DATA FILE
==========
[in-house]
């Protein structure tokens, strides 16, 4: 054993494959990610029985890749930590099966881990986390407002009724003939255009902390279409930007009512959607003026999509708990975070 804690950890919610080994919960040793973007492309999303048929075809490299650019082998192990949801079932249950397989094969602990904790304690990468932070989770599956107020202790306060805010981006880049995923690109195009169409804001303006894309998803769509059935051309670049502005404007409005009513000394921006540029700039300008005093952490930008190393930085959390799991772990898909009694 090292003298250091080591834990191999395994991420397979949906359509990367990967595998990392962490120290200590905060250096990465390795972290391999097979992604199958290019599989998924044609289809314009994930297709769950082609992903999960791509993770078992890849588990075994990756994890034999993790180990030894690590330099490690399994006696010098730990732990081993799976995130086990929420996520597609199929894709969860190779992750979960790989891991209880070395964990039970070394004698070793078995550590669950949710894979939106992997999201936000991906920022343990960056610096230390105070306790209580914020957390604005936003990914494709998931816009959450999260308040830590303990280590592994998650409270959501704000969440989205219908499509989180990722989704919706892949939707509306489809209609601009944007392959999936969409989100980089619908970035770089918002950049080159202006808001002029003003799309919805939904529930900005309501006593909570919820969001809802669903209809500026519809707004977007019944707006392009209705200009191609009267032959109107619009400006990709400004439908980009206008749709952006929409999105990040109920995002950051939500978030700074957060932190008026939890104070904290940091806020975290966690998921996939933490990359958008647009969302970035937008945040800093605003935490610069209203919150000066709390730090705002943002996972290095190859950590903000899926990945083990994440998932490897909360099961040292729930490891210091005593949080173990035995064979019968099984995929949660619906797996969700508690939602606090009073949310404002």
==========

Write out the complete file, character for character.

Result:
[in-house]
């Protein structure tokens, strides 16, 4: 054993494959990610029985890749930590099966881990986390407002009724003939255009902390279409930007009512959607003026999509708990975070 804690950890919610080994919960040793973007492309999303048929075809490299650019082998192990949801079932249950397989094969602990904790304690990468932070989770599956107020202790306060805010981006880049995923690109195009169409804001303006894309998803769509059935051309670049502005404007409005009513000394921006540029700039300008005093952490930008190393930085959390799991772990898909009694 090292003298250091080591834990191999395994991420397979949906359509990367990967595998990392962490120290200590905060250096990465390795972290391999097979992604199958290019599989998924044609289809314009994930297709769950082609992903999960791509993770078992890849588990075994990756994890034999993790180990030894690590330099490690399994006696010098730990732990081993799976995130086990929420996520597609199929894709969860190779992750979960790989891991209880070395964990039970070394004698070793078995550590669950949710894979939106992997999201936000991906920022343990960056610096230390105070306790209580914020957390604005936003990914494709998931816009959450999260308040830590303990280590592994998650409270959501704000969440989205219908499509989180990722989704919706892949939707509306489809209609601009944007392959999936969409989100980089619908970035770089918002950049080159202006808001002029003003799309919805939904529930900005309501006593909570919820969001809802669903209809500026519809707004977007019944707006392009209705200009191609009267032959109107619009400006990709400004439908980009206008749709952006929409999105990040109920995002950051939500978030700074957060932190008026939890104070904290940091806020975290966690998921996939933490990359958008647009969302970035937008945040800093605003935490610069209203919150000066709390730090705002943002996972290095190859950590903000899926990945083990994440998932490897909360099961040292729930490891210091005593949080173990035995064979019968099984995929949660619906797996969700508690939602606090009073949310404002």